Presentation on theme: "1 Introducing AusVELS English: Working with texts."— Presentation transcript:
1 Introducing AusVELS English: Working with texts
2 Goals Read and engage with the English content descriptions. Develop confidence selecting English content descriptions for teaching and learning activities. Consider ways that English content descriptions can be combined to support teaching and learning.
3 The English content descriptions for the following Levels: – Level 1 – Level 2 – Level 4 – Level 8 – Level 9 – Level 10 What you will need
4 Complete these steps for each text provided: 1.Read/view the text. 2.Select content descriptions. 3.Share your ideas 4.Compare your content descriptions with those provided. How to complete the activities
5 Level 1 At the zoo Written by William Makepeace Thackeray Access through the Story It website: 1.Navigate directly to the poem at the link above.
6 Possible content descriptions At the zoo Written by William Makepeace Thackeray (Level 1) Understand patterns of repetition and contrast in simple texts (ACELA1448) Explore differences in words that represent people, places and things (nouns, including pronouns), happenings and states (verbs), qualities (adjectives) and details such as when, where and how (adverbs) (ACELA1452) Listen to, recite and perform poems, chants, rhymes and songs, imitating and inventing sound patterns including alliteration and rhyme (ACELT1585) Read supportive texts using developing phrasing, fluency, contextual, semantic, grammatical and phonic knowledge and emerging text processing strategies, for example prediction, monitoring meaning and rereading (ACELY1659)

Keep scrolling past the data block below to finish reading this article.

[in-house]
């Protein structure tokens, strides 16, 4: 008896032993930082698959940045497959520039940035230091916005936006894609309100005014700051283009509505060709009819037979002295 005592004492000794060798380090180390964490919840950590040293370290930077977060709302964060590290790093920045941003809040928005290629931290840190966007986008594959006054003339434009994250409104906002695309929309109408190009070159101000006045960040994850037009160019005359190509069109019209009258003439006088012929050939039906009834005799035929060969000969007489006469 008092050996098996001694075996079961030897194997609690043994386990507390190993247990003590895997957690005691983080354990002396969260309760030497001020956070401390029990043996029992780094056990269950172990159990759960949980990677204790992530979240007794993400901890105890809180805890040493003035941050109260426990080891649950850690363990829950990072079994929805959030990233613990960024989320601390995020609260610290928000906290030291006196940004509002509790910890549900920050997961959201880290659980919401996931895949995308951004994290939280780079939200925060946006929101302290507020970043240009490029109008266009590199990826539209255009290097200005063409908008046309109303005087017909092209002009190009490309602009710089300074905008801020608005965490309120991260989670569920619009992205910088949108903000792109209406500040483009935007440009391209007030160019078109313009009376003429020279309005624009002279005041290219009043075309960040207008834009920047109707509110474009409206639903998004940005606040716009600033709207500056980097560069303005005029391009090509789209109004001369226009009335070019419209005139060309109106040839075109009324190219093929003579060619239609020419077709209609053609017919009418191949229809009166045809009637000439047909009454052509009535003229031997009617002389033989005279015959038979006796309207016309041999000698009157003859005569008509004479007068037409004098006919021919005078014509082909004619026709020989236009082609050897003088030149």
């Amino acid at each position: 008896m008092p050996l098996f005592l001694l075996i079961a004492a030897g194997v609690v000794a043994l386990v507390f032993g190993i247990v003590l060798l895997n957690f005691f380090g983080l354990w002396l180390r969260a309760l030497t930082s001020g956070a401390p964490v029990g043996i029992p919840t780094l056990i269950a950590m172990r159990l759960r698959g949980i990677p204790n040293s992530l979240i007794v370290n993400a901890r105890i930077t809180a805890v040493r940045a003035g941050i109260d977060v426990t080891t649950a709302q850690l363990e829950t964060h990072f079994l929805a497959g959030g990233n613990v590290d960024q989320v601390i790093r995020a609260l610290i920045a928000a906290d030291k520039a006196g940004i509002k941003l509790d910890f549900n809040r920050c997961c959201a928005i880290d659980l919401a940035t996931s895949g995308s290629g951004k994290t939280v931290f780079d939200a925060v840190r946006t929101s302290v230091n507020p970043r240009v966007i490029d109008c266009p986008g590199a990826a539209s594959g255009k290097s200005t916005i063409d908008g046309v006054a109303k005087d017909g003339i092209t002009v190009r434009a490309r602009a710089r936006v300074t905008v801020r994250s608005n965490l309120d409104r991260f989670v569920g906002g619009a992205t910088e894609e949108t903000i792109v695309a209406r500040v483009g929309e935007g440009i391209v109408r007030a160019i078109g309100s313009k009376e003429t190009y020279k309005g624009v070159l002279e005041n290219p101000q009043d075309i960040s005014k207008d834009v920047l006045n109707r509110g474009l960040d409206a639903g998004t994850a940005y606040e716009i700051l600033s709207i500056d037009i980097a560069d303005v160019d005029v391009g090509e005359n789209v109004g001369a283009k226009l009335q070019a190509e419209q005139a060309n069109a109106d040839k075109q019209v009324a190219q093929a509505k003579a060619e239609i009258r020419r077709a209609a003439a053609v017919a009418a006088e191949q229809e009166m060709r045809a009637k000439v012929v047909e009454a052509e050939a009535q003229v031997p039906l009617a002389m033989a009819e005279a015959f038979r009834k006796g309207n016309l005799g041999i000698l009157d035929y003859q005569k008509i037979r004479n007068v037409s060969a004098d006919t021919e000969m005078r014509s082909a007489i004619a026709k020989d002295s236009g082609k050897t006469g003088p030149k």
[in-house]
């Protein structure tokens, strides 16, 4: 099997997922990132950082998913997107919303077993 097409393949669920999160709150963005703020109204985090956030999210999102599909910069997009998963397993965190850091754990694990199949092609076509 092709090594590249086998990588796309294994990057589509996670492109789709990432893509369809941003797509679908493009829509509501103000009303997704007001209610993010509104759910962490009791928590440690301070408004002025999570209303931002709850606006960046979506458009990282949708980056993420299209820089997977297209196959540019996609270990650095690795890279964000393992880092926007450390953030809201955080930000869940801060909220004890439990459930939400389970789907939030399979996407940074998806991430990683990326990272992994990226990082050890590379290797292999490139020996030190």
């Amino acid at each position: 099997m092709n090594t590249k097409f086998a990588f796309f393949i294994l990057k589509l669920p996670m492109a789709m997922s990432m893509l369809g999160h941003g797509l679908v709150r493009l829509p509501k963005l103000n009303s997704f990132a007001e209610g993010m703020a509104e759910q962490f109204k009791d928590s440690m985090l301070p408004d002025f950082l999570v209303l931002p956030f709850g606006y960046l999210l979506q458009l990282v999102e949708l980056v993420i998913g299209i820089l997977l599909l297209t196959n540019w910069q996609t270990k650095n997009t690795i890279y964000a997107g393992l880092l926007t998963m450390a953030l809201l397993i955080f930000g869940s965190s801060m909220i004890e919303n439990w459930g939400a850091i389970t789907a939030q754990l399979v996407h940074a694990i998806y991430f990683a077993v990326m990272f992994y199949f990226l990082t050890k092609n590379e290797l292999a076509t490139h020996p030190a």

7 Level 2 Dear Peter Rabbit Written by Alma Flor Ada Illustrated by Leslie Tryon Access through the State Library of Queensland website: 1.Navigate to the link above. 2.Select ‘Next’. 3.Select ‘Click here’. 4.Select ‘Index’ from the menu which runs along the top of the screen 5.Use the alphabetised list of book authors to select ‘Ada, Alma Flor’. 6.Scroll down the list until you find ‘Dear Peter Rabbit’. Select ‘Read online’. A new window will open and the book will begin to play. 7.You can pause at any time, skip forward or back, and turn the audio on or off.